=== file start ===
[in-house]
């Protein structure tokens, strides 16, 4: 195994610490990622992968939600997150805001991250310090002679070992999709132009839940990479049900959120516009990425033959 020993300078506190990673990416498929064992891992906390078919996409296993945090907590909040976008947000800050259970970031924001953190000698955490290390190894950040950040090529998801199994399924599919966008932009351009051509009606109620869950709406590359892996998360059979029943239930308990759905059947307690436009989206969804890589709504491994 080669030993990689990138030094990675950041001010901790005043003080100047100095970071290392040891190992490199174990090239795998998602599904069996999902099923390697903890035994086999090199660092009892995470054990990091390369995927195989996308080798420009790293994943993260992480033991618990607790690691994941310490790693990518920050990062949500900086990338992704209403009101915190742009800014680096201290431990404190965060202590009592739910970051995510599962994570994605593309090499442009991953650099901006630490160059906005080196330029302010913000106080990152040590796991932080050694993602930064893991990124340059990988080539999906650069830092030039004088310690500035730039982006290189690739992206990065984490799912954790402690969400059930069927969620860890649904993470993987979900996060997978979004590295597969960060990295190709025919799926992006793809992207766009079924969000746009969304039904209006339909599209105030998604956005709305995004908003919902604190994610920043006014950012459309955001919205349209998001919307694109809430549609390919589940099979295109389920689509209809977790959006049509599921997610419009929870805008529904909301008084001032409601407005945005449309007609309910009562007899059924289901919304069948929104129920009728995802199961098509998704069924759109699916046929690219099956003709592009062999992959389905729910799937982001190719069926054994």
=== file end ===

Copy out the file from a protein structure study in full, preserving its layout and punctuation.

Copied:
[in-house]
């Protein structure tokens, strides 16, 4: 195994610490990622992968939600997150805001991250310090002679070992999709132009839940990479049900959120516009990425033959 020993300078506190990673990416498929064992891992906390078919996409296993945090907590909040976008947000800050259970970031924001953190000698955490290390190894950040950040090529998801199994399924599919966008932009351009051509009606109620869950709406590359892996998360059979029943239930308990759905059947307690436009989206969804890589709504491994 080669030993990689990138030094990675950041001010901790005043003080100047100095970071290392040891190992490199174990090239795998998602599904069996999902099923390697903890035994086999090199660092009892995470054990990091390369995927195989996308080798420009790293994943993260992480033991618990607790690691994941310490790693990518920050990062949500900086990338992704209403009101915190742009800014680096201290431990404190965060202590009592739910970051995510599962994570994605593309090499442009991953650099901006630490160059906005080196330029302010913000106080990152040590796991932080050694993602930064893991990124340059990988080539999906650069830092030039004088310690500035730039982006290189690739992206990065984490799912954790402690969400059930069927969620860890649904993470993987979900996060997978979004590295597969960060990295190709025919799926992006793809992207766009079924969000746009969304039904209006339909599209105030998604956005709305995004908003919902604190994610920043006014950012459309955001919205349209998001919307694109809430549609390919589940099979295109389920689509209809977790959006049509599921997610419009929870805008529904909301008084001032409601407005945005449309007609309910009562007899059924289901919304069948929104129920009728995802199961098509998704069924759109699916046929690219099956003709592009062999992959389905729910799937982001190719069926054994």